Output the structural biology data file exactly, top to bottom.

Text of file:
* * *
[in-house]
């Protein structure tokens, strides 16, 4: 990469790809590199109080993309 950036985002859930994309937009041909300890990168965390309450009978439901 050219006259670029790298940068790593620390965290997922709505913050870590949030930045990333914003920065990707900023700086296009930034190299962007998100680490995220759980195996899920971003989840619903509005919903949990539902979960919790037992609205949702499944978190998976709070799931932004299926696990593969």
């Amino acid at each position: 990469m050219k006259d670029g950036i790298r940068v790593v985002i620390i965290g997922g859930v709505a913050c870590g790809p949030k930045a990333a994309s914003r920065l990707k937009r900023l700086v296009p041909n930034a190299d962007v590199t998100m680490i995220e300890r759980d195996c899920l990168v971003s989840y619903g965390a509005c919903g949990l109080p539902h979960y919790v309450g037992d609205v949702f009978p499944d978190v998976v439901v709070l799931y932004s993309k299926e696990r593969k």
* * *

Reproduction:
[in-house]
């Protein structure tokens, strides 16, 4: 990469790809590199109080993309 950036985002859930994309937009041909300890990168965390309450009978439901 050219006259670029790298940068790593620390965290997922709505913050870590949030930045990333914003920065990707900023700086296009930034190299962007998100680490995220759980195996899920971003989840619903509005919903949990539902979960919790037992609205949702499944978190998976709070799931932004299926696990593969």
């Amino acid at each position: 990469m050219k006259d670029g950036i790298r940068v790593v985002i620390i965290g997922g859930v709505a913050c870590g790809p949030k930045a990333a994309s914003r920065l990707k937009r900023l700086v296009p041909n930034a190299d962007v590199t998100m680490i995220e300890r759980d195996c899920l990168v971003s989840y619903g965390a509005c919903g949990l109080p539902h979960y919790v309450g037992d609205v949702f009978p499944d978190v998976v439901v709070l799931y932004s993309k299926e696990r593969k």